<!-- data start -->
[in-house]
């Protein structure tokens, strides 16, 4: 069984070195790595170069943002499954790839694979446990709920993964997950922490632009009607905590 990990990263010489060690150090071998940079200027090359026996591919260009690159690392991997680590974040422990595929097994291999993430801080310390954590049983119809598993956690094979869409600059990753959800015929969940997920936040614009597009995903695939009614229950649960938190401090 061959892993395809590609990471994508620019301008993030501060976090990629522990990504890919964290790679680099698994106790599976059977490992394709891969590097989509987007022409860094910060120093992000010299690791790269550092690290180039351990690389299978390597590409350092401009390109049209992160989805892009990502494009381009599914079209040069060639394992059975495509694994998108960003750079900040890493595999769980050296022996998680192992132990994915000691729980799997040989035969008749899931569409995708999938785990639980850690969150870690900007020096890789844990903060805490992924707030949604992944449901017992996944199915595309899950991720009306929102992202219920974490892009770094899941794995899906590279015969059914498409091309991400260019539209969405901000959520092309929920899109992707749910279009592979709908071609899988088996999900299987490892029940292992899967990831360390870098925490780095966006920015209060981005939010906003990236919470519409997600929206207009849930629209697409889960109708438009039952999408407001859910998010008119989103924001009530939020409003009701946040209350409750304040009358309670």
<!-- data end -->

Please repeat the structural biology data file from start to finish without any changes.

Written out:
[in-house]
């Protein structure tokens, strides 16, 4: 069984070195790595170069943002499954790839694979446990709920993964997950922490632009009607905590 990990990263010489060690150090071998940079200027090359026996591919260009690159690392991997680590974040422990595929097994291999993430801080310390954590049983119809598993956690094979869409600059990753959800015929969940997920936040614009597009995903695939009614229950649960938190401090 061959892993395809590609990471994508620019301008993030501060976090990629522990990504890919964290790679680099698994106790599976059977490992394709891969590097989509987007022409860094910060120093992000010299690791790269550092690290180039351990690389299978390597590409350092401009390109049209992160989805892009990502494009381009599914079209040069060639394992059975495509694994998108960003750079900040890493595999769980050296022996998680192992132990994915000691729980799997040989035969008749899931569409995708999938785990639980850690969150870690900007020096890789844990903060805490992924707030949604992944449901017992996944199915595309899950991720009306929102992202219920974490892009770094899941794995899906590279015969059914498409091309991400260019539209969405901000959520092309929920899109992707749910279009592979709908071609899988088996999900299987490892029940292992899967990831360390870098925490780095966006920015209060981005939010906003990236919470519409997600929206207009849930629209697409889960109708438009039952999408407001859910998010008119989103924001009530939020409003009701946040209350409750304040009358309670």